I was thinking specifically of the APC Back-UPS BN450M UPS, which is available from various vendors for under $50.00 - I have one protecting my router, WiFi Access Point, and NAS. There may be a couple of others in that price area. I don't know of any UPS for under $20.00 - you can have reliable or ultra-cheap, but not both!

Brandon92
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Re: Protection against short (<1s) voltage drops?

Wed Sep 05, 2018 9:11 pm

I agree that this is not the cheapest solution. And there are better ones.

However, we don't know you setup. And what for current it consuming. And yes, a capacitor could work. However there are some issues with it, like pfletch101 discussed . And if you "take" are large capacitor as back up. You could have a issue when the capacitor is used to power up you Rpi for a small amound of time. And the power goes back up. Because the capacitor is emty, it take some time to charge up. And this result possible that you power supply have some trouble with it. And the voltage is goes down. And you have the same problem again.

edit
I can also find a couple of UPS for around 50 euro in the Netherlands. But I don't know how they preform.

cr0n
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Re: Protection against short (<1s) voltage drops?

Fri Sep 07, 2018 12:16 pm

Okay, I see that you would entirely recommed UPSs.

Let's assume that I buy an UPS. What would you think, which flaws would cheaper UPS have compared to more expensive ones?

n67
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Re: Protection against short (<1s) voltage drops?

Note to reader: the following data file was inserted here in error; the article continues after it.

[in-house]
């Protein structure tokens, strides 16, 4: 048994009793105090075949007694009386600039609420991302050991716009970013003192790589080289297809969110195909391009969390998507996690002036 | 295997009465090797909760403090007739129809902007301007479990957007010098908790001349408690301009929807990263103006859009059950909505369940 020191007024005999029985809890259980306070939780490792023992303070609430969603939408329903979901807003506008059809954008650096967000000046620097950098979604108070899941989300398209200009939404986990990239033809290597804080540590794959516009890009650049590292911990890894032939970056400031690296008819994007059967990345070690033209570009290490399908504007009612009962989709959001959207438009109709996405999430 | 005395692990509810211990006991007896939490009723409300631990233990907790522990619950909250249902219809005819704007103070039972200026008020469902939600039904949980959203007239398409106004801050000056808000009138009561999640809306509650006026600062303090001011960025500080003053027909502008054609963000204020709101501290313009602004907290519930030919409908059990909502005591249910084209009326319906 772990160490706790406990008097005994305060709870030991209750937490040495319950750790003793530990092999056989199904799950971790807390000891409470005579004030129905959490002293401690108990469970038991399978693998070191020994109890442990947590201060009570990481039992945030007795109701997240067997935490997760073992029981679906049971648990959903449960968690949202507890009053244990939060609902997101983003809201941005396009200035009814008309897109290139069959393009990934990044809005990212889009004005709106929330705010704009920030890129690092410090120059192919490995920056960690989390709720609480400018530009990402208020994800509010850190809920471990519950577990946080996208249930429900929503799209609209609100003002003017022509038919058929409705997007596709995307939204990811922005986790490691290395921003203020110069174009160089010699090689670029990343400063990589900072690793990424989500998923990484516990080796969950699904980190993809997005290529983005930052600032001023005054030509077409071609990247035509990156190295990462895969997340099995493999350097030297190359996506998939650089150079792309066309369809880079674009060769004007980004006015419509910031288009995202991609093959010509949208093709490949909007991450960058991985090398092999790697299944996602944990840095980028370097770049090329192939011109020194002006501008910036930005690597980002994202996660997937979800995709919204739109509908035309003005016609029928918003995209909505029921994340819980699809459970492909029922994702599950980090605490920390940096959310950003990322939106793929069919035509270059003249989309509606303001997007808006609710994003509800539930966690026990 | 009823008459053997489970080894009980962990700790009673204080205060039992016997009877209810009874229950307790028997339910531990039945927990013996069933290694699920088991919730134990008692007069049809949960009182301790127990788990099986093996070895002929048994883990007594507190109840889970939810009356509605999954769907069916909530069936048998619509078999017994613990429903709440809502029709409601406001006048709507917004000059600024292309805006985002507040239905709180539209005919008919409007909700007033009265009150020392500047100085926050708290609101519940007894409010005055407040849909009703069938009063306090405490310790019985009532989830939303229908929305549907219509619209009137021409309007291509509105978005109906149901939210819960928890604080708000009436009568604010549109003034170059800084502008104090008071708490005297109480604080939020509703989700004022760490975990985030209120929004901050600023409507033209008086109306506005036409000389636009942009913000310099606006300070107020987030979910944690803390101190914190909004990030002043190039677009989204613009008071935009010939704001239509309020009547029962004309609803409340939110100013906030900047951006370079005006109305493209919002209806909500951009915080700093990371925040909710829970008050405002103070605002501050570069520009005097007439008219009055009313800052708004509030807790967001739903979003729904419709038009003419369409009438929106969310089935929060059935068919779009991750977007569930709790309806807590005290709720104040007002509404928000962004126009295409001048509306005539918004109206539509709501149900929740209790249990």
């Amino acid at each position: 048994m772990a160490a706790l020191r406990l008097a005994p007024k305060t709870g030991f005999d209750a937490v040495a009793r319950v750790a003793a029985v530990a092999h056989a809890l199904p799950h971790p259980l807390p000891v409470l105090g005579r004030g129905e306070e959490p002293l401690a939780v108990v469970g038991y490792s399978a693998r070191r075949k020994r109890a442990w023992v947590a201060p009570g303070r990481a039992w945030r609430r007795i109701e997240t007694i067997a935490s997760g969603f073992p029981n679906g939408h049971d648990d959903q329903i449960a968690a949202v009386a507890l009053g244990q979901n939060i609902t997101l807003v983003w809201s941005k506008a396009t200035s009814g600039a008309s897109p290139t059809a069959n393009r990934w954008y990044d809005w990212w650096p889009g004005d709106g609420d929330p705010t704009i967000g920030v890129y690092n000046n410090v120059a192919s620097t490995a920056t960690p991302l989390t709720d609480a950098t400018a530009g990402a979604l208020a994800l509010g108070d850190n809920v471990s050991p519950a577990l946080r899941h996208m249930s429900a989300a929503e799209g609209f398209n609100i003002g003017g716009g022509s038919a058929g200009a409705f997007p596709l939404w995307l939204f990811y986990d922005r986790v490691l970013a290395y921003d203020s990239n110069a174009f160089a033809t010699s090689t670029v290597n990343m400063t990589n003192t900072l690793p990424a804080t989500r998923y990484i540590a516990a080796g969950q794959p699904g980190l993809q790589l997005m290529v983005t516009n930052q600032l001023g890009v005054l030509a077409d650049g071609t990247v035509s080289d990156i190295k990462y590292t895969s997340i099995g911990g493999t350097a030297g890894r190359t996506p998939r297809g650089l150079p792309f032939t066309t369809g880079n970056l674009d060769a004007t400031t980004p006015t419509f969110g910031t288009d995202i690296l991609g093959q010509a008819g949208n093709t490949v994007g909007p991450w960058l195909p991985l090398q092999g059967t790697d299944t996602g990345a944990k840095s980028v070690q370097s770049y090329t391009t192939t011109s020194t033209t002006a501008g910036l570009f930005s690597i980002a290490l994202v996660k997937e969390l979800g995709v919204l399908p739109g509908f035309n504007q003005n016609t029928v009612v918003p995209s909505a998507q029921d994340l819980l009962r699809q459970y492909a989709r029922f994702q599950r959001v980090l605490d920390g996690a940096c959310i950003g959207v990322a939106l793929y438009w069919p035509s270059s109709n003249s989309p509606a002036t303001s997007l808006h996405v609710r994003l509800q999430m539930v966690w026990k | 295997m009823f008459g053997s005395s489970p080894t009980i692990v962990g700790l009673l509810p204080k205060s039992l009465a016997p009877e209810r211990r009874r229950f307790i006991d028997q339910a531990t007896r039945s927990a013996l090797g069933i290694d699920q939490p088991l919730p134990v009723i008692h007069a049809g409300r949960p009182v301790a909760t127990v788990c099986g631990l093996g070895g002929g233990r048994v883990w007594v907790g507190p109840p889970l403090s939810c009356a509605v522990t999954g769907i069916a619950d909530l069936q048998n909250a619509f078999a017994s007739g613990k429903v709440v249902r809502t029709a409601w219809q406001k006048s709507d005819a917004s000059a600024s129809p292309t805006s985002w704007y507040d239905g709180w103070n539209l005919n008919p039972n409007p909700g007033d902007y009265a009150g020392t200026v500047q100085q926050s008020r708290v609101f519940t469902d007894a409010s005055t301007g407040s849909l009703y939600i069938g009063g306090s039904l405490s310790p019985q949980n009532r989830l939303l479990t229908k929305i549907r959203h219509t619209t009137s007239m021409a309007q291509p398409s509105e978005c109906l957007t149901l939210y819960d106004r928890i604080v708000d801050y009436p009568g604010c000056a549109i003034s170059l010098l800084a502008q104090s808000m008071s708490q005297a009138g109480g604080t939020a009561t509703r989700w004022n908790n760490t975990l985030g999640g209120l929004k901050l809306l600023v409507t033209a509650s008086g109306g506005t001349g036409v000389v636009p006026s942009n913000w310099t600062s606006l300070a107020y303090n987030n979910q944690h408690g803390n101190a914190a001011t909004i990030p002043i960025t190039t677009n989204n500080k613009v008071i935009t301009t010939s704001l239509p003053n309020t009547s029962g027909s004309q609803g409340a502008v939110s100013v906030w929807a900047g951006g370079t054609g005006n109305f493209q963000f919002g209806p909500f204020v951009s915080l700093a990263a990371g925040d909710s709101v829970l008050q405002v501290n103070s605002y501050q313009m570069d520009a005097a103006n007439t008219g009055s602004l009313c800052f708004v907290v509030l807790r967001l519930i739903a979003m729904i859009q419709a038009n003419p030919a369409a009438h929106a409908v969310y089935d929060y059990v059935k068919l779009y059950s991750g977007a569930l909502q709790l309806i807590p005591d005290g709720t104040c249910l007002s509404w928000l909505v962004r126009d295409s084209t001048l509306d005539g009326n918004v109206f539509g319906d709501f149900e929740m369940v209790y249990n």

Fri Sep 07, 2018 1:20 pm

cr0n wrote:
Fri Sep 07, 2018 12:16 pm
Okay, I see that you would entirely recommed UPSs.

Let's assume that I buy an UPS. What would you think, which flaws would cheaper UPS have compared to more expensive ones?
The main difference that I've seen is just their power rating - which basically boils down to how many things you can plug into it. The more you pay, the higher the power rating.

My experience is they are all pretty much the same - eventually, they wear out and have to be replaced.
"L'enfer, c'est les autres"

G fytc hsqr rum umpbq rm qyw rm rfc kmbq md rfgq dmpsk:

Epmu Sn!

J lnacjrw njbruh-carppnanm vxm rb mnuncrwp vh yxbcb!

pfletch101
Posts: 510
Joined: Sat Feb 24, 2018 4:09 am
Location: Illinois, USA

Re: Protection against short (<1s) voltage drops?

Fri Sep 07, 2018 2:27 pm

cr0n wrote:
Fri Sep 07, 2018 12:16 pm
Okay, I see that you would entirely recommed UPSs.

Let's assume that I buy an UPS. What would you think, which flaws would cheaper UPS have compared to more expensive ones?
The most important determinant of price for UPSes is the capacity of the device in Watts (determined by the current which its inverter can supply from its batteries) and the total amount of energy which its batteries can store. These generally increase more or less in parallel with increasing price. A typical consumer UPS can maintain its rated power for 5-15 minutes before its batteries are exhausted - it will last correspondingly longer, of course, if supplying less than its rated power. The batteries are the most expensive component of the UPS. At a given 'power point', you may pay a bit more for 'bells and whistles', like built-in spike protection for ethernet, cable, or telephone lines, automatic clean shutdown of an attached computer in case of a mains power failure, and/or remote monitoring capabilities , but these are secondary.

If you buy a name brand UPS (APC, Tripp-lite), you should not have to worry about reliability or effectiveness of protection from transients in normal use. I would not personally buy a UPS built by a manufacturer whose name I did not recognize, but YMMV.

The 250W UPS I specified is the lowest power general UPS I know of - going below that, you are generally talking about devices that are designed to attach directly to single computers, and these are often more, rather than less, expensive, though they typically have many of the "bells and whistles" I referred to above.